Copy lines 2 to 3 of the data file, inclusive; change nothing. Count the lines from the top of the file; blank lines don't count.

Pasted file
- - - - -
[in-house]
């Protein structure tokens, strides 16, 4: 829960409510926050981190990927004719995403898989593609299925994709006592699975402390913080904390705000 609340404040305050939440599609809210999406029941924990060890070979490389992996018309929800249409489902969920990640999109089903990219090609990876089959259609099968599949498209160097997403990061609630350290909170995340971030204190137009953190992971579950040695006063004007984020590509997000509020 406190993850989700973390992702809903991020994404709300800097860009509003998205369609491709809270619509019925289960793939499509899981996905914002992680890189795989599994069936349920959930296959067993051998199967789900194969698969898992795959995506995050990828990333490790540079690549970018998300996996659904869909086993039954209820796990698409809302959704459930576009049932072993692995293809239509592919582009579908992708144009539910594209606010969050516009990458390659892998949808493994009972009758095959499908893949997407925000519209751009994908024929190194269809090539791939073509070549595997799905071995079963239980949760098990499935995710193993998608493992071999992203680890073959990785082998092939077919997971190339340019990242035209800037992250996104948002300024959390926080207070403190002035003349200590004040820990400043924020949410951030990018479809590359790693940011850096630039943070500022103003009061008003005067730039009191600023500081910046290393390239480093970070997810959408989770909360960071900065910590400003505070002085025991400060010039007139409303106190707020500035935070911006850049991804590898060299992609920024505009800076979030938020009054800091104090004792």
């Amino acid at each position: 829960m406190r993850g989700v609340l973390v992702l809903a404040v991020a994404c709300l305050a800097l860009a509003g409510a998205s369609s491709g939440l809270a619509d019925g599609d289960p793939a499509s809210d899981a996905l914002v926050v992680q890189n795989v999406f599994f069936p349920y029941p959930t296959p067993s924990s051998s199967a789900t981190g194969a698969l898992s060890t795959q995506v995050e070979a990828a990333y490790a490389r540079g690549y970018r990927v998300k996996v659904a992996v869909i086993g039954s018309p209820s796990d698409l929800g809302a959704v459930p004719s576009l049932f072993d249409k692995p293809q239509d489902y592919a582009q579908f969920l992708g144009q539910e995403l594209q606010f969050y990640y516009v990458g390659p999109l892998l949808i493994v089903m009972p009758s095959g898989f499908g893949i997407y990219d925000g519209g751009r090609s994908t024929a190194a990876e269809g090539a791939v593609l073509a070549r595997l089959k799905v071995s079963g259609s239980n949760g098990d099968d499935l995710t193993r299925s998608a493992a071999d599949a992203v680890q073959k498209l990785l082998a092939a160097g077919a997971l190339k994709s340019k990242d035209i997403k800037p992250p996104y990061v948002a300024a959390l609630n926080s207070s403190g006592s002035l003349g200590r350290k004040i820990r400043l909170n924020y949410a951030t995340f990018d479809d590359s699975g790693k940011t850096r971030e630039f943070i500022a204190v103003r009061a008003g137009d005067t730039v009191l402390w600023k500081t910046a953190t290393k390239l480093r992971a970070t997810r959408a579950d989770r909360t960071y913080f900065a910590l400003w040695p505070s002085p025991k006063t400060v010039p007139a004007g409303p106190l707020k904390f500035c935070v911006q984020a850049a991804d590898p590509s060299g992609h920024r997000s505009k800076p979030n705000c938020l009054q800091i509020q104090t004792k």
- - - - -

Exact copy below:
């Protein structure tokens, strides 16, 4: 829960409510926050981190990927004719995403898989593609299925994709006592699975402390913080904390705000 609340404040305050939440599609809210999406029941924990060890070979490389992996018309929800249409489902969920990640999109089903990219090609990876089959259609099968599949498209160097997403990061609630350290909170995340971030204190137009953190992971579950040695006063004007984020590509997000509020 406190993850989700973390992702809903991020994404709300800097860009509003998205369609491709809270619509019925289960793939499509899981996905914002992680890189795989599994069936349920959930296959067993051998199967789900194969698969898992795959995506995050990828990333490790540079690549970018998300996996659904869909086993039954209820796990698409809302959704459930576009049932072993692995293809239509592919582009579908992708144009539910594209606010969050516009990458390659892998949808493994009972009758095959499908893949997407925000519209751009994908024929190194269809090539791939073509070549595997799905071995079963239980949760098990499935995710193993998608493992071999992203680890073959990785082998092939077919997971190339340019990242035209800037992250996104948002300024959390926080207070403190002035003349200590004040820990400043924020949410951030990018479809590359790693940011850096630039943070500022103003009061008003005067730039009191600023500081910046290393390239480093970070997810959408989770909360960071900065910590400003505070002085025991400060010039007139409303106190707020500035935070911006850049991804590898060299992609920024505009800076979030938020009054800091104090004792």
């Amino acid at each position: 829960m406190r993850g989700v609340l973390v992702l809903a404040v991020a994404c709300l305050a800097l860009a509003g409510a998205s369609s491709g939440l809270a619509d019925g599609d289960p793939a499509s809210d899981a996905l914002v926050v992680q890189n795989v999406f599994f069936p349920y029941p959930t296959p067993s924990s051998s199967a789900t981190g194969a698969l898992s060890t795959q995506v995050e070979a990828a990333y490790a490389r540079g690549y970018r990927v998300k996996v659904a992996v869909i086993g039954s018309p209820s796990d698409l929800g809302a959704v459930p004719s576009l049932f072993d249409k692995p293809q239509d489902y592919a582009q579908f969920l992708g144009q539910e995403l594209q606010f969050y990640y516009v990458g390659p999109l892998l949808i493994v089903m009972p009758s095959g898989f499908g893949i997407y990219d925000g519209g751009r090609s994908t024929a190194a990876e269809g090539a791939v593609l073509a070549r595997l089959k799905v071995s079963g259609s239980n949760g098990d099968d499935l995710t193993r299925s998608a493992a071999d599949a992203v680890q073959k498209l990785l082998a092939a160097g077919a997971l190339k994709s340019k990242d035209i997403k800037p992250p996104y990061v948002a300024a959390l609630n926080s207070s403190g006592s002035l003349g200590r350290k004040i820990r400043l909170n924020y949410a951030t995340f990018d479809d590359s699975g790693k940011t850096r971030e630039f943070i500022a204190v103003r009061a008003g137009d005067t730039v009191l402390w600023k500081t910046a953190t290393k390239l480093r992971a970070t997810r959408a579950d989770r909360t960071y913080f900065a910590l400003w040695p505070s002085p025991k006063t400060v010039p007139a004007g409303p106190l707020k904390f500035c935070v911006q984020a850049a991804d590898p590509s060299g992609h920024r997000s505009k800076p979030n705000c938020l009054q800091i509020q104090t004792k």